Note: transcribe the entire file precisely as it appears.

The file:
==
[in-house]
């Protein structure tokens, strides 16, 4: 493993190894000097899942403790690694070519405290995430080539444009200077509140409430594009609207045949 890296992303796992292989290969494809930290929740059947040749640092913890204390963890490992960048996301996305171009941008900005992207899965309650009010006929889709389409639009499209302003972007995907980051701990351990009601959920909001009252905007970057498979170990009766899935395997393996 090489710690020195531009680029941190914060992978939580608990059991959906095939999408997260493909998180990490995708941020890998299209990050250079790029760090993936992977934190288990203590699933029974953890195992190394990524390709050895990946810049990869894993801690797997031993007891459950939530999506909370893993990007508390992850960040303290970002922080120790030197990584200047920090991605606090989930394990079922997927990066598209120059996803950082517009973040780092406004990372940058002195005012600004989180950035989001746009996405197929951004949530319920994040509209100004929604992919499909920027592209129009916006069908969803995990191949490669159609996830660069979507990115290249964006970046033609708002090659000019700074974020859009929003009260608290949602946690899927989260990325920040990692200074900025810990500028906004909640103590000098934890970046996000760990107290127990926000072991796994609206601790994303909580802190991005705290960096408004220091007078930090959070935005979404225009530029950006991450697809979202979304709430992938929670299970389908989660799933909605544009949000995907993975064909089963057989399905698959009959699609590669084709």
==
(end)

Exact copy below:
[in-house]
């Protein structure tokens, strides 16, 4: 493993190894000097899942403790690694070519405290995430080539444009200077509140409430594009609207045949 890296992303796992292989290969494809930290929740059947040749640092913890204390963890490992960048996301996305171009941008900005992207899965309650009010006929889709389409639009499209302003972007995907980051701990351990009601959920909001009252905007970057498979170990009766899935395997393996 090489710690020195531009680029941190914060992978939580608990059991959906095939999408997260493909998180990490995708941020890998299209990050250079790029760090993936992977934190288990203590699933029974953890195992190394990524390709050895990946810049990869894993801690797997031993007891459950939530999506909370893993990007508390992850960040303290970002922080120790030197990584200047920090991605606090989930394990079922997927990066598209120059996803950082517009973040780092406004990372940058002195005012600004989180950035989001746009996405197929951004949530319920994040509209100004929604992919499909920027592209129009916006069908969803995990191949490669159609996830660069979507990115290249964006970046033609708002090659000019700074974020859009929003009260608290949602946690899927989260990325920040990692200074900025810990500028906004909640103590000098934890970046996000760990107290127990926000072991796994609206601790994303909580802190991005705290960096408004220091007078930090959070935005979404225009530029950006991450697809979202979304709430992938929670299970389908989660799933909605544009949000995907993975064909089963057989399905698959009959699609590669084709």